‘Poor old chap,’ said Westfield, ‘regular martyr to booze, eh? Look at it oozing out of his pores. Reminds me of the old colonel who used to sleep without a mosquito net. They asked his servant why and the servant said: “At night, master too drunk to notice mosquitoes; in the morning, mosquitoes too drunk to notice master.” Look at him—boozed last night and then asking for more. Got a little niece coming to stay with him, too. Due tonight, isn’t she, Lackersteen?’

‘Oh, leave that drunken sot alone,’ said Ellis without turning round. He had a spiteful Cockney voice. Mr Lackersteen groaned again, ‘—— the niece! Get me some brandy, for Christ’s sake.’

‘Good education for the niece, eh? Seeing uncle under the table seven times a week. Hey, butler! Bringing brandy for Lackersteen master!’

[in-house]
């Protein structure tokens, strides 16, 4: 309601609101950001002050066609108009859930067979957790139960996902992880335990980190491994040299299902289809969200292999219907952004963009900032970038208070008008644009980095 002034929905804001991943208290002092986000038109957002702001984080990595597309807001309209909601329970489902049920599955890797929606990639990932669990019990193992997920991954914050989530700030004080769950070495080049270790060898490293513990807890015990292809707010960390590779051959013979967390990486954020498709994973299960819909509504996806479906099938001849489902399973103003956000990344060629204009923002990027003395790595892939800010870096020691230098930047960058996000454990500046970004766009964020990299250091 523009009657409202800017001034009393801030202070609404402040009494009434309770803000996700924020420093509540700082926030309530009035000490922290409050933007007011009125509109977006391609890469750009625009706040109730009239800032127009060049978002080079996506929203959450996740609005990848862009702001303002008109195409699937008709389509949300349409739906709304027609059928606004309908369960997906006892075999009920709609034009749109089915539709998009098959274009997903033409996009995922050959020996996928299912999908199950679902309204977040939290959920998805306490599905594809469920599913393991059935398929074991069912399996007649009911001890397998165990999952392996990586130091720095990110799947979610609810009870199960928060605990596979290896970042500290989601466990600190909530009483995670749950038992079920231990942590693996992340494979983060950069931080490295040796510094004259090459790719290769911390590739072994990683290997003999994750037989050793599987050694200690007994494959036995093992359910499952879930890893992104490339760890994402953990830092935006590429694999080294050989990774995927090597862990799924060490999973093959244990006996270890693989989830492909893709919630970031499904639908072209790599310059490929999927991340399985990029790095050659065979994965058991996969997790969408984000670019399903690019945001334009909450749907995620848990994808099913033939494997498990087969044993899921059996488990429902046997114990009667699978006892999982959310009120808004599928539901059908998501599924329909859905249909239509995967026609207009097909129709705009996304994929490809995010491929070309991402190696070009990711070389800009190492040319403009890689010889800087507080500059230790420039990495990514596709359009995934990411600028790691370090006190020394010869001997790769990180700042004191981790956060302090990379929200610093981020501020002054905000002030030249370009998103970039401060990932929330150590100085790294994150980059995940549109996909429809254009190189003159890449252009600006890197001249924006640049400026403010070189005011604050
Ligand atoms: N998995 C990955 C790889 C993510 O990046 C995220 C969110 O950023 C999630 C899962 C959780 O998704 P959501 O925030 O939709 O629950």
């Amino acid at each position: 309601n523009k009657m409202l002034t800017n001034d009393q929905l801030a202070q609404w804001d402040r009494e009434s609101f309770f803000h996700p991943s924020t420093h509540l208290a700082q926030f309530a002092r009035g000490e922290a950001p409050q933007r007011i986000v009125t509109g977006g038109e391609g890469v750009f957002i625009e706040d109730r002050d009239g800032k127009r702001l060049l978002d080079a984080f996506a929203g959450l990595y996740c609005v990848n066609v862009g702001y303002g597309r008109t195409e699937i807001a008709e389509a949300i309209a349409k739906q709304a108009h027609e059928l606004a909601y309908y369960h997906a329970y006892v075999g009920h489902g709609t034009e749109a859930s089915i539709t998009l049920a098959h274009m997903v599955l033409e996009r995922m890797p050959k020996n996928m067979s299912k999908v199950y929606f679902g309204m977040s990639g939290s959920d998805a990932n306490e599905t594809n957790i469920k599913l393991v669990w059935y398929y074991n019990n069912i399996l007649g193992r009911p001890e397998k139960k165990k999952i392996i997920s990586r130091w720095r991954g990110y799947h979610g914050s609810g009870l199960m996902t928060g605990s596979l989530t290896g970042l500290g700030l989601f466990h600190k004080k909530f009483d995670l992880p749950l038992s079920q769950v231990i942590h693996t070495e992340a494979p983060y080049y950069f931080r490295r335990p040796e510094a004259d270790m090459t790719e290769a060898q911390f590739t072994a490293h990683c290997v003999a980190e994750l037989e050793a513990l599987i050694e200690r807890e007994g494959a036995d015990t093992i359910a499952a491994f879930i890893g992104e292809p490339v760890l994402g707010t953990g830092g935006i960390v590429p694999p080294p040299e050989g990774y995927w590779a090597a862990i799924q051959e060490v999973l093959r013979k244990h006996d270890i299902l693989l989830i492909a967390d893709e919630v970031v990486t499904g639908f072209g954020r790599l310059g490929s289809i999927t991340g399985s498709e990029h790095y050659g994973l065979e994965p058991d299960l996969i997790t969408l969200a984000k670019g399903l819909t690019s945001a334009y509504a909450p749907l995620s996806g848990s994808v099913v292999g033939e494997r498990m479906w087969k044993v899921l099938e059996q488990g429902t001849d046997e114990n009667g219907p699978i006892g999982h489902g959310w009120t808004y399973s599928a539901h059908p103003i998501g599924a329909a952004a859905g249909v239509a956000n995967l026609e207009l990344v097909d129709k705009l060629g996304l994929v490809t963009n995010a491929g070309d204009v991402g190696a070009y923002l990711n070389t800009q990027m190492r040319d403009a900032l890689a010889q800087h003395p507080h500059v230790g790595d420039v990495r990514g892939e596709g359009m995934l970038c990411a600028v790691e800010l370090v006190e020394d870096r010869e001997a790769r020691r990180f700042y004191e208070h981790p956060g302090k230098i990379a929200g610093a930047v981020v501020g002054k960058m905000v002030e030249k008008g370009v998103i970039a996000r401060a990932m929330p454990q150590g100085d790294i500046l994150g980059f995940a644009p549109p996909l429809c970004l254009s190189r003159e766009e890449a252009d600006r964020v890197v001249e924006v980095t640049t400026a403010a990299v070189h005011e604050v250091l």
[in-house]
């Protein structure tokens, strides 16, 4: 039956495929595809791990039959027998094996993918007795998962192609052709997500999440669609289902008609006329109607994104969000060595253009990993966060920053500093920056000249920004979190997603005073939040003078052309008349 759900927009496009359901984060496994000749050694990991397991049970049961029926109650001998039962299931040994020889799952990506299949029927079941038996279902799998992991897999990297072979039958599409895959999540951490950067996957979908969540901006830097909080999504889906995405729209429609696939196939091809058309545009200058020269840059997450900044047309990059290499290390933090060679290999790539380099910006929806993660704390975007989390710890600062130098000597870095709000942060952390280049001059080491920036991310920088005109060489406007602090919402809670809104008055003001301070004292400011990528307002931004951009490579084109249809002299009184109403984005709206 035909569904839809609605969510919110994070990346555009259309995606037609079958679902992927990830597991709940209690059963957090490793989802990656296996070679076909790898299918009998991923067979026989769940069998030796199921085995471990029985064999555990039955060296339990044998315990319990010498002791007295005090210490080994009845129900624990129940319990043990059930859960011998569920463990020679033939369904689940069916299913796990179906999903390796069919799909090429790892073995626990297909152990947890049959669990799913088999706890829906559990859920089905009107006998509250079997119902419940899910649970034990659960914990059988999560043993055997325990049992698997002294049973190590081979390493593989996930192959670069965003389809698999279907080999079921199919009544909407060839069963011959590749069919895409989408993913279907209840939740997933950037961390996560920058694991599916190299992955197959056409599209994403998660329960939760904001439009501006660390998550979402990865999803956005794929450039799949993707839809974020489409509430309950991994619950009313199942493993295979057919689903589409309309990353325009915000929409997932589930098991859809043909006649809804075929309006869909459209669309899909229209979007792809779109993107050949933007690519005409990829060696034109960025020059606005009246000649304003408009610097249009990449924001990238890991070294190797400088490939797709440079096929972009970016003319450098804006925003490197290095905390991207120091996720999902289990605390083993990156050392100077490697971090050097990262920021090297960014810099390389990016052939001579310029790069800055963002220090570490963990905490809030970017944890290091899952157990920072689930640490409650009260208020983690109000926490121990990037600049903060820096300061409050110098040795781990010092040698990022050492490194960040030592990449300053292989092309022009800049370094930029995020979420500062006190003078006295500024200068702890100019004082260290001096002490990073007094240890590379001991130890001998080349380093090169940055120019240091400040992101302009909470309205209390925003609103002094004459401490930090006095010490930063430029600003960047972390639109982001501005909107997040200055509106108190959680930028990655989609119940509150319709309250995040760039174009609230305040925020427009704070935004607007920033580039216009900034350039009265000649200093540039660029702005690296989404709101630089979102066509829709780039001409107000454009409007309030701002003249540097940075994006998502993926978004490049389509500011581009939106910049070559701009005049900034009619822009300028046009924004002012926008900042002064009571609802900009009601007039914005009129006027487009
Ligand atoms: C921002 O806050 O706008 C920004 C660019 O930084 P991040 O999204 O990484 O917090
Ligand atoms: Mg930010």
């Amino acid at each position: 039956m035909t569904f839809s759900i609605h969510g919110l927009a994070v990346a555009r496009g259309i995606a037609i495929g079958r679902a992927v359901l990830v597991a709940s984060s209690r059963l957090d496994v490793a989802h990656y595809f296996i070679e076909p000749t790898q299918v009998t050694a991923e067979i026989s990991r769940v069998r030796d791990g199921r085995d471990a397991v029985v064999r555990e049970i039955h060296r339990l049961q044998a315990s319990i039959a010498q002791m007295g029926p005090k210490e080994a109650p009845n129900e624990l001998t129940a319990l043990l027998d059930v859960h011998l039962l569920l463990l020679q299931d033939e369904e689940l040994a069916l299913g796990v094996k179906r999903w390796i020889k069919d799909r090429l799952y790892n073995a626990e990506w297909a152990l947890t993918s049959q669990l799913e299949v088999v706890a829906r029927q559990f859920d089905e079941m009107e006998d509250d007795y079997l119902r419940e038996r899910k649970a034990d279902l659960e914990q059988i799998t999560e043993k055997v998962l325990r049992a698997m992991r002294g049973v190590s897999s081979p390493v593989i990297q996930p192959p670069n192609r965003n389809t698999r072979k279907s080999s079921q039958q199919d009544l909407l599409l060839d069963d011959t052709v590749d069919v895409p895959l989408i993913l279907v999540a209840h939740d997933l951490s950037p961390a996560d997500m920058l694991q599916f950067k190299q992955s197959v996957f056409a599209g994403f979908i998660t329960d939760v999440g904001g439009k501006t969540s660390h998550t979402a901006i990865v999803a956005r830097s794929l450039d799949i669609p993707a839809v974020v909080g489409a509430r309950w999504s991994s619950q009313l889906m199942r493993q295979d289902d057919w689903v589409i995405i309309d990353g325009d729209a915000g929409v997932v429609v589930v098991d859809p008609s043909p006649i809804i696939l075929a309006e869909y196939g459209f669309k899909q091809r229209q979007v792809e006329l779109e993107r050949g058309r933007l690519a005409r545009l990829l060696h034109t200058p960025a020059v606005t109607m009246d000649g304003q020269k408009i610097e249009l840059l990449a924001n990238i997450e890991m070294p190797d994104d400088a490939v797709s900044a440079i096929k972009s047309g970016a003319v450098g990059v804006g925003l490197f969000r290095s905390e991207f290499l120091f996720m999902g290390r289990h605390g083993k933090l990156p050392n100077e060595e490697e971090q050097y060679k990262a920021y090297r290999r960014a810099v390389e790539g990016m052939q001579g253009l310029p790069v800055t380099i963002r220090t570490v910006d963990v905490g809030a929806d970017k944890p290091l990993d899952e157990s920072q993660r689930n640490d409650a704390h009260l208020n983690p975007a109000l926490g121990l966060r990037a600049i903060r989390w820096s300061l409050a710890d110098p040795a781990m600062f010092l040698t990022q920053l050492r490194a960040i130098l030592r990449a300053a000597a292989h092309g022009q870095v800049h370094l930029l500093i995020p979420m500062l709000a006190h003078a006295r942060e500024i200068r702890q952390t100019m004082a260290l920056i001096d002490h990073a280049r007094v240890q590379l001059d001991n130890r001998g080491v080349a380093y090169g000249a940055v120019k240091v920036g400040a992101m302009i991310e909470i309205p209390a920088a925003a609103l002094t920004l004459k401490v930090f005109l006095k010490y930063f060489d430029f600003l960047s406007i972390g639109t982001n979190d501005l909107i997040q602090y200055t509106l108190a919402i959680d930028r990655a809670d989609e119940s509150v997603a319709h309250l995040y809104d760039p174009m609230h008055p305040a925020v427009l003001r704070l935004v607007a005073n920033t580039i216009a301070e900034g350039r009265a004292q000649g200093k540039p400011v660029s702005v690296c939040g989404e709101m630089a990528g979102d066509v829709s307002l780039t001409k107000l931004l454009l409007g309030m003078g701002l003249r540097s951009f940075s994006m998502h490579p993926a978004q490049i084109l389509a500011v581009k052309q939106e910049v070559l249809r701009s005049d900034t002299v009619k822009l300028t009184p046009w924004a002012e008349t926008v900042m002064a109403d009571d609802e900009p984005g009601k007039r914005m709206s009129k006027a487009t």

The butler, a dark, stout Dravidian with liquid, yellow-irised eyes like those of a dog, brought the brandy on a brass tray. Flory and Westfield ordered gin. Mr Lackersteen swallowed a few spoonfuls of brandy and sat back in his chair, groaning in a more resigned way. He had a beefy, ingenuous face, with a toothbrush moustache. He was really a very simple-minded man, with no ambitions beyond having what he called ‘a good time’. His wife governed him by the only possible method, namely, by never letting him out of her sight for more than an hour or two. Only once, a year after they were married, she had left him for a fortnight, and had returned unexpectedly a day before her time, to find Mr Lackersteen, drunk, supported on either side by a naked Burmese girl, while a third up- ended a whisky bottle into his mouth. Since then she had watched him, as he used to complain, ‘like a cat over a bloody mousehole’. However, he managed to enjoy quite a number of ‘good times’, though they were usually rather hurried ones.

‘My Christ, what a head I’ve got on me this morning,’ he said. ‘Call that butler again, Westfield. I’ve got to have another brandy before my missus gets here. She says she’s going to cut my booze down to four pegs a day when our niece gets here. God rot them both!’ he added gloomily.